Thursday, September 30, 2021

Moscow Pushing Russian Not to Promote Russian Nationalism but to Make Controlling Non-Russians Easier, Circassian Activist Says

Paul Goble

            Staunton, Sept. 26 – Many non-Russians believe that the Kremlin is pushing the Russian language because of Moscow’s interest in promoting Russian nationalism, Murat Temirov says. But that is incorrect. The Russian government’s approach is entirely pragmatic. If everyone speaks the same language, it will be easier for the center to control all nationalities.

            The Circassian activist tells London’s Al Araby that “at the present time, the Russian government is excluding the languages of the indigenous peoples in order to make the Russian language the main and even unique one” but that it isn’t doing so “from nationalistic motives”

            Instead, Temirov suggests, it is acting on the basis of a “pragmatic” calculation that a single language will make it easier to “control” all ethnic communities, including presumably the Russians as well (شركس-روسيا-يبحثون-عن-حفظ-الهوية  in Arabic; and in Russian).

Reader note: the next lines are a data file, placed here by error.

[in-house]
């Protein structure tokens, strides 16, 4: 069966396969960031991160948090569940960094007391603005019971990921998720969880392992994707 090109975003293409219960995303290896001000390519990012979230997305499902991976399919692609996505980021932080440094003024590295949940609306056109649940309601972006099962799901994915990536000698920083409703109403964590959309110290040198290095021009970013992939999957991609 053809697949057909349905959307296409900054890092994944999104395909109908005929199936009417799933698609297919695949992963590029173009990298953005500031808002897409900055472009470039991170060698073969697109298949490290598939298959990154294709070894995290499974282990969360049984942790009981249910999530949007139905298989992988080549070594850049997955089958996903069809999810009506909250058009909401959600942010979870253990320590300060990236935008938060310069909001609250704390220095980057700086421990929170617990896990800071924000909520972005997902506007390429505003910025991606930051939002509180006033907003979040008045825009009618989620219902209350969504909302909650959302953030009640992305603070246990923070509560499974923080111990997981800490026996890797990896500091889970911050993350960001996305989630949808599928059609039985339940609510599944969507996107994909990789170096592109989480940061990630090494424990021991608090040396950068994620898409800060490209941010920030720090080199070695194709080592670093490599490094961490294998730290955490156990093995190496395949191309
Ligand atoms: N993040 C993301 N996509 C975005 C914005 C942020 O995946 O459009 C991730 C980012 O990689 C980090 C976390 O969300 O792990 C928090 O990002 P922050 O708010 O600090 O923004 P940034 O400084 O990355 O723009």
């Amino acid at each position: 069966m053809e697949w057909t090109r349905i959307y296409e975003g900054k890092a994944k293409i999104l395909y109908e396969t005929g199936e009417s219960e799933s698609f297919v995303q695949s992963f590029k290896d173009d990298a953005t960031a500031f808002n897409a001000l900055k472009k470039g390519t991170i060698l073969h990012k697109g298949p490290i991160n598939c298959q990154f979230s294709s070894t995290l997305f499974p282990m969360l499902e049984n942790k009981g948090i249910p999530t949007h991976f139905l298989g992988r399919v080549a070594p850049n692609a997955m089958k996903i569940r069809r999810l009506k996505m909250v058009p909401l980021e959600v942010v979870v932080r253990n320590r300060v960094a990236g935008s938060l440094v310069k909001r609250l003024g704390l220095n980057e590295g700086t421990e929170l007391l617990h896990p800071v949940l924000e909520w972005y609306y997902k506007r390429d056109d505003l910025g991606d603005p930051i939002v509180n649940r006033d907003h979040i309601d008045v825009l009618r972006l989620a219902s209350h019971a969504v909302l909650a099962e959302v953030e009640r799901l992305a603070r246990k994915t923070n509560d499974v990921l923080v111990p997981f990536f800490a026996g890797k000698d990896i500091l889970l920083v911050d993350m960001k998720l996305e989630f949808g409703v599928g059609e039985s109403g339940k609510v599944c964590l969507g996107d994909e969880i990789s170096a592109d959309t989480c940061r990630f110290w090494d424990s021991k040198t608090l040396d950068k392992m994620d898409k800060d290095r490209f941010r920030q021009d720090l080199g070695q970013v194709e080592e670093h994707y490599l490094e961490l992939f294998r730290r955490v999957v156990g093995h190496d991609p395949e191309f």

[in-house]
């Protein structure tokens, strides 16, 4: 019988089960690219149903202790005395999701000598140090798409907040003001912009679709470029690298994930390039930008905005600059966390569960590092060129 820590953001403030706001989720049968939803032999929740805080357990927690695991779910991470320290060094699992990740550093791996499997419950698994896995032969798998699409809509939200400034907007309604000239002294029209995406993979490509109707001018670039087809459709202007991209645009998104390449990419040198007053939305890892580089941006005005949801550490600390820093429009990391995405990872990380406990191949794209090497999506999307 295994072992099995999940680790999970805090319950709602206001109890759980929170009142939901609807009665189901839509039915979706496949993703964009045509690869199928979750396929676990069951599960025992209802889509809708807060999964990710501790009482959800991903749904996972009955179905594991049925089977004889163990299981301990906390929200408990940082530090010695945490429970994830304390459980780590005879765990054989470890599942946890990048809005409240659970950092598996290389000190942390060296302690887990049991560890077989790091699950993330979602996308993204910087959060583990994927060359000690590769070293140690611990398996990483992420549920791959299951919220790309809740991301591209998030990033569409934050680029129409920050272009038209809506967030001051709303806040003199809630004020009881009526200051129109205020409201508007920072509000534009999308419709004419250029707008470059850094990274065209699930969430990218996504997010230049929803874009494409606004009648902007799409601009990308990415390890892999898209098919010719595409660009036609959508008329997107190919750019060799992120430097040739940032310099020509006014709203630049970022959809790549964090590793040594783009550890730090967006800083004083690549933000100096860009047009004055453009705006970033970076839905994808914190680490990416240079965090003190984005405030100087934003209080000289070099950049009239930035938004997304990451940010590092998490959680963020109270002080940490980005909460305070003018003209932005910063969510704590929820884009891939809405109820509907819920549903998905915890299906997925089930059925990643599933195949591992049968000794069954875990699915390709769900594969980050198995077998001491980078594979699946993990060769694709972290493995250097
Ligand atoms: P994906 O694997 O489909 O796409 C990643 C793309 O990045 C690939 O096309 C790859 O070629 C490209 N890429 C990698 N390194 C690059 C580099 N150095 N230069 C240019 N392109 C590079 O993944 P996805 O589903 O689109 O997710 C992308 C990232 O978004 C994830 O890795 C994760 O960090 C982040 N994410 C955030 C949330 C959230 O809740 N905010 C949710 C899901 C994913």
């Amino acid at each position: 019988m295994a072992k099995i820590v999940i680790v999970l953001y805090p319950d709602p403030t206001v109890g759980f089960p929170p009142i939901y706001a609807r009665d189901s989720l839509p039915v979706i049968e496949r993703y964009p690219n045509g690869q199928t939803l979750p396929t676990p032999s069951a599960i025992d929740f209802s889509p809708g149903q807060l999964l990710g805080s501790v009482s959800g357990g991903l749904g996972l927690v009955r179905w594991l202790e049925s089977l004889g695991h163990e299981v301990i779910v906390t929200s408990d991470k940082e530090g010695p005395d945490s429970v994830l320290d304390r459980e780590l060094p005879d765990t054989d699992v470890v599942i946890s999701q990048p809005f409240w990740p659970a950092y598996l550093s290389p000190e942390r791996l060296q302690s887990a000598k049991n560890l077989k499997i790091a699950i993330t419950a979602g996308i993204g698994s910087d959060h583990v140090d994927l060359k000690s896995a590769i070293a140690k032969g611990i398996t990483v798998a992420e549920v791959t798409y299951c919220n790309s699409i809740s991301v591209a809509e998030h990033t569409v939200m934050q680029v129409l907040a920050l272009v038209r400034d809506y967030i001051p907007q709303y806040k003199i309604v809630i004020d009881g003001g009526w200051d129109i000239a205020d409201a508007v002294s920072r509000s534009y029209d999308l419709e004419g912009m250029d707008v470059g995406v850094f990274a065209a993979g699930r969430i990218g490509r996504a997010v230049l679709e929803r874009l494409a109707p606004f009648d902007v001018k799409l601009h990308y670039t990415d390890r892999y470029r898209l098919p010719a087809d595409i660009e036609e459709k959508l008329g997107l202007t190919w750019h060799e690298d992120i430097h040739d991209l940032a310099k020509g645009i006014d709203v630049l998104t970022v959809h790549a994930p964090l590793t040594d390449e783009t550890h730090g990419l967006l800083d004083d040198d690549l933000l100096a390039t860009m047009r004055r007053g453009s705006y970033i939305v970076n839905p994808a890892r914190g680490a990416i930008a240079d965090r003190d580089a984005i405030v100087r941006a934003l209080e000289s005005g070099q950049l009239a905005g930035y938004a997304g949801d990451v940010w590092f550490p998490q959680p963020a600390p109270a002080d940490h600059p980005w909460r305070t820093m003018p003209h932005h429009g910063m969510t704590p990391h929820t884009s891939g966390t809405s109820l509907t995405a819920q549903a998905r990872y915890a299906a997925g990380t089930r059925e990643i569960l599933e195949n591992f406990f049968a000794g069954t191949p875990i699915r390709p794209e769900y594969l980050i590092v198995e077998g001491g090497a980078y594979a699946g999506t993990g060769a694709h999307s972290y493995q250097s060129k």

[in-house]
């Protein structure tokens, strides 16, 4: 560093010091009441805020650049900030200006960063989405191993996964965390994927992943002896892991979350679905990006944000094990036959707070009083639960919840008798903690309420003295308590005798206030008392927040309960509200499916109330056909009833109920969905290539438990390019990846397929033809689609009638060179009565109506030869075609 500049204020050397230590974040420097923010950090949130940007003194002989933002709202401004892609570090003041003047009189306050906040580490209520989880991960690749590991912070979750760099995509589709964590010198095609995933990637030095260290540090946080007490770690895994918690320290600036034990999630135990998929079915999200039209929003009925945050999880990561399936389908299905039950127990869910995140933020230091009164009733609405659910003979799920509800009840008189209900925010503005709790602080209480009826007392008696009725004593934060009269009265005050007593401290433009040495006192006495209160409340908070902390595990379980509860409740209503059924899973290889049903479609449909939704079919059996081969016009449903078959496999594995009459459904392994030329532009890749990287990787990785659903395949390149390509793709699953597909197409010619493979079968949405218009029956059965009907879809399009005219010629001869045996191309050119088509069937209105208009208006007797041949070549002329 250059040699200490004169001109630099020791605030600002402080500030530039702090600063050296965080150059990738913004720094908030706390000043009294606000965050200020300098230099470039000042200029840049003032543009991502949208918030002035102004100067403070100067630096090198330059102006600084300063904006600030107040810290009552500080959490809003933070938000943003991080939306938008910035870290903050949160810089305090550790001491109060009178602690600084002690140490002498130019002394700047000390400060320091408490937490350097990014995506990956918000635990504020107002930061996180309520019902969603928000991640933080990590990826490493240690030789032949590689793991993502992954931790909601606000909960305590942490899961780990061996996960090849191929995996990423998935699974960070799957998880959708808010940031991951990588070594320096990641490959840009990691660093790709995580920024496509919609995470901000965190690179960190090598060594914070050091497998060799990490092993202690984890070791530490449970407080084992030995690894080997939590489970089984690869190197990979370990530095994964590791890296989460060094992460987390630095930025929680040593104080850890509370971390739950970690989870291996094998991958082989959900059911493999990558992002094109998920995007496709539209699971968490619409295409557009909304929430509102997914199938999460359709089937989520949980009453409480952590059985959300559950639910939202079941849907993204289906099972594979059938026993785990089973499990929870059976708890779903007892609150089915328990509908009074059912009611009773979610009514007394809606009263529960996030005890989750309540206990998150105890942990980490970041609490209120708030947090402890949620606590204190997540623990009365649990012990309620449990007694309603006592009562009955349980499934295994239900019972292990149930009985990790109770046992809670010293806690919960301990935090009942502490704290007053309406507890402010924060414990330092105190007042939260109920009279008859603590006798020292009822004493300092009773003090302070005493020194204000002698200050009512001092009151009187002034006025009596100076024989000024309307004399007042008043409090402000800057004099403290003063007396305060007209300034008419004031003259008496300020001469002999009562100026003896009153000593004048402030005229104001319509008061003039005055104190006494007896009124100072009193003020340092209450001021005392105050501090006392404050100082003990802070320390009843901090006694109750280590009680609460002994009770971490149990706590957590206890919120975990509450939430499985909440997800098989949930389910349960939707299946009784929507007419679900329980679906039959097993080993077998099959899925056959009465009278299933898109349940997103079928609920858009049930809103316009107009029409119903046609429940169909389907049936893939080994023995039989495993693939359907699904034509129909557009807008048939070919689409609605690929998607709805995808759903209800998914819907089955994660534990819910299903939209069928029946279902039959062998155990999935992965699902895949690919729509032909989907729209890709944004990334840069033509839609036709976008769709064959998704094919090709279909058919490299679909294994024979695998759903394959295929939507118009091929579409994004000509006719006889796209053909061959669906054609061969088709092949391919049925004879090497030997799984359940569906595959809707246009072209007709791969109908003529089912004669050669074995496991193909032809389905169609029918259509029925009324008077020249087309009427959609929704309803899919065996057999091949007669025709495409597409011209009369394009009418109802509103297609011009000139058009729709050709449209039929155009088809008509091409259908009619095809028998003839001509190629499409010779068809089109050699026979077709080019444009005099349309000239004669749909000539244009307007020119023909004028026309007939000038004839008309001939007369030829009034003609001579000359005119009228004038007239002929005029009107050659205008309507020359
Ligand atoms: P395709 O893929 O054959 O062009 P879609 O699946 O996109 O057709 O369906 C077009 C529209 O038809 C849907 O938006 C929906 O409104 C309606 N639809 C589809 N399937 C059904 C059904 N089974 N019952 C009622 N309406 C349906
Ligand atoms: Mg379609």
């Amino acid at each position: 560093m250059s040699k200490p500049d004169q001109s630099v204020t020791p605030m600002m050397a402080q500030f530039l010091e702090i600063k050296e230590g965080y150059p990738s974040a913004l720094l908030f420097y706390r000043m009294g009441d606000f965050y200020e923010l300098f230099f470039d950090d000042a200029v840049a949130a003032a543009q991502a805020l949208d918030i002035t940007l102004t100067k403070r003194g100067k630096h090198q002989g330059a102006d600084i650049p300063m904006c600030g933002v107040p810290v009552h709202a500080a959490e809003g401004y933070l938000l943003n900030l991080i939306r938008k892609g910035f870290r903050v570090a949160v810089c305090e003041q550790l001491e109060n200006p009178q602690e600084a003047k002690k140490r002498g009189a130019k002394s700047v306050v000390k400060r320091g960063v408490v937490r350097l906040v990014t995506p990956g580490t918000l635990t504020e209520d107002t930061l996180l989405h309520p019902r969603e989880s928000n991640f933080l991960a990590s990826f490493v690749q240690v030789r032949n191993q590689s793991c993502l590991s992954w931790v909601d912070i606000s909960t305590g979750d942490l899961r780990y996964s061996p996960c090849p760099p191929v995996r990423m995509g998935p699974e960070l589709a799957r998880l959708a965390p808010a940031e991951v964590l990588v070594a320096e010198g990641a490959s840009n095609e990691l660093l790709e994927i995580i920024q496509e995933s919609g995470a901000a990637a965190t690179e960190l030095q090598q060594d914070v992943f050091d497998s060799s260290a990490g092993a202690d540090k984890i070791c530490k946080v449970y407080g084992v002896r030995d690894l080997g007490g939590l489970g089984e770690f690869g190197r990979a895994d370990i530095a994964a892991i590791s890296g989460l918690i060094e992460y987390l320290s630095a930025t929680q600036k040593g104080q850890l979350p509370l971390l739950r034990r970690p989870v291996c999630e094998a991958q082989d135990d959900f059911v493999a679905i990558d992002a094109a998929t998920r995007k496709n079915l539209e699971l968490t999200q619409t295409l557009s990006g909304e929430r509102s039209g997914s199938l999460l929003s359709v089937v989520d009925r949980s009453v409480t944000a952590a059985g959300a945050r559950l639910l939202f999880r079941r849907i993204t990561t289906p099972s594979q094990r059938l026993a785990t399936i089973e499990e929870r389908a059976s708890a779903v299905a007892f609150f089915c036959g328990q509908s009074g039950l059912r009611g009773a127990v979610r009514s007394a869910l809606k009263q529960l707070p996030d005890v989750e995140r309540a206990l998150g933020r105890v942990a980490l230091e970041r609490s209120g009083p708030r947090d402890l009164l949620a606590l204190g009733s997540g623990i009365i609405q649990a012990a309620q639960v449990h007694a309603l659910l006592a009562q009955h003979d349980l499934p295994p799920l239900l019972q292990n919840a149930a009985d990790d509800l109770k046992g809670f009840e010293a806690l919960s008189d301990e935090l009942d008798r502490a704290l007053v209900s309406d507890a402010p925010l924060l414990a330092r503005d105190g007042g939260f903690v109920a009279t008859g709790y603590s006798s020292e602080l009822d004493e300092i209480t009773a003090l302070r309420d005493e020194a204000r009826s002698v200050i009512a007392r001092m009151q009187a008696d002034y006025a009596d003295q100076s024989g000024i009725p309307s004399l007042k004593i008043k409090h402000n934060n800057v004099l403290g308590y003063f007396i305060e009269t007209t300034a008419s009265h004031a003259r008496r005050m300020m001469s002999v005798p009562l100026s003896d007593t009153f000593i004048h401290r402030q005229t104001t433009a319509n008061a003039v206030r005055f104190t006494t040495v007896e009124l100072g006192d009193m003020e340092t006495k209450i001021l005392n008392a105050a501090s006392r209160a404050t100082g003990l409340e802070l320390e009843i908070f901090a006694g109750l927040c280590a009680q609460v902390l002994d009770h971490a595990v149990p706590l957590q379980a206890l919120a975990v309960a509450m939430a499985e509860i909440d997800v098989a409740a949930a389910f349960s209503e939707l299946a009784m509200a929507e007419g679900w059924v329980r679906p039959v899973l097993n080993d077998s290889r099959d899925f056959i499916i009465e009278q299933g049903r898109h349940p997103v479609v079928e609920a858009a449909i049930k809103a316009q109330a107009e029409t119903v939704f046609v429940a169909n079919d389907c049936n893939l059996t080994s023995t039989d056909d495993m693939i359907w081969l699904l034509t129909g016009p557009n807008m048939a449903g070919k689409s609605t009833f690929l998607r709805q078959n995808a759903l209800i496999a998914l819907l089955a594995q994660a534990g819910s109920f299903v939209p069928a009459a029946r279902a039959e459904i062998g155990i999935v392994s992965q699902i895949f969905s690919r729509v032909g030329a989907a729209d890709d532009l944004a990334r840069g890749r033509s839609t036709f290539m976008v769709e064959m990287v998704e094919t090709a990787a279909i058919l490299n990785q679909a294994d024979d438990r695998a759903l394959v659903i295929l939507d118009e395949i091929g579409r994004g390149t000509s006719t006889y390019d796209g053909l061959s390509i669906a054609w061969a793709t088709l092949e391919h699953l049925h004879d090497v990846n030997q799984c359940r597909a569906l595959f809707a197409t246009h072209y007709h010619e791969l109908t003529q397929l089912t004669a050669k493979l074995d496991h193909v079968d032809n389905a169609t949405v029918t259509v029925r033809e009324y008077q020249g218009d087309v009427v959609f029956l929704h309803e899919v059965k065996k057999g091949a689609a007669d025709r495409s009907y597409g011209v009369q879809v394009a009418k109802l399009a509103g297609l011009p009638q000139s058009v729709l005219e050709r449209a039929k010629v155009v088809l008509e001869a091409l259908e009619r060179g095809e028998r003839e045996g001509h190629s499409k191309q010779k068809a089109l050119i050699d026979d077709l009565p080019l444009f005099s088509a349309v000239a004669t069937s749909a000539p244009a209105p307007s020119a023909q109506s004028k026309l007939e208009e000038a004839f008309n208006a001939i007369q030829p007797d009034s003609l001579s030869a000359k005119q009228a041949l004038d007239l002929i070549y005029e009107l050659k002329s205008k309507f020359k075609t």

But the Circassian activist devotes most of his attention to what he say are “the key tasks” of his nation, “the preservation of its culture and tradition, the repatriation of Circassians living in Syria [to their North Caucasus homeland] and recognition of the 19th century genocide of the Circassian people [by the Russian imperial authorities].”

            He says that Circassians both in the homeland and in the many countries where as many as ten million Circassians now live have exploited the electronic universe to promote the survival and spread of their language, but he acknowledges that achieving their goal in that regard is made difficulty because of “the discrimination against languages of ethnic minorities in Russia.”

            Recognition of the genocide is important but not nearly as important as preserving the language and culture of the nation and securing the return of Circassians from Syria to the homeland. That is “not simply a question of achieving historical justice; it is more than that the resolution of a humanitarian problem.”

            The Circassians of Syria have been pressuring Moscow since the war began a decade ago, citing the provisions of the Russian constitution and Russian law, but the Kremlin has not moved to meet their demands. Republics within Russia which have a Circassian population have developed their own programs, but as yet these are too small to satisfy the need.

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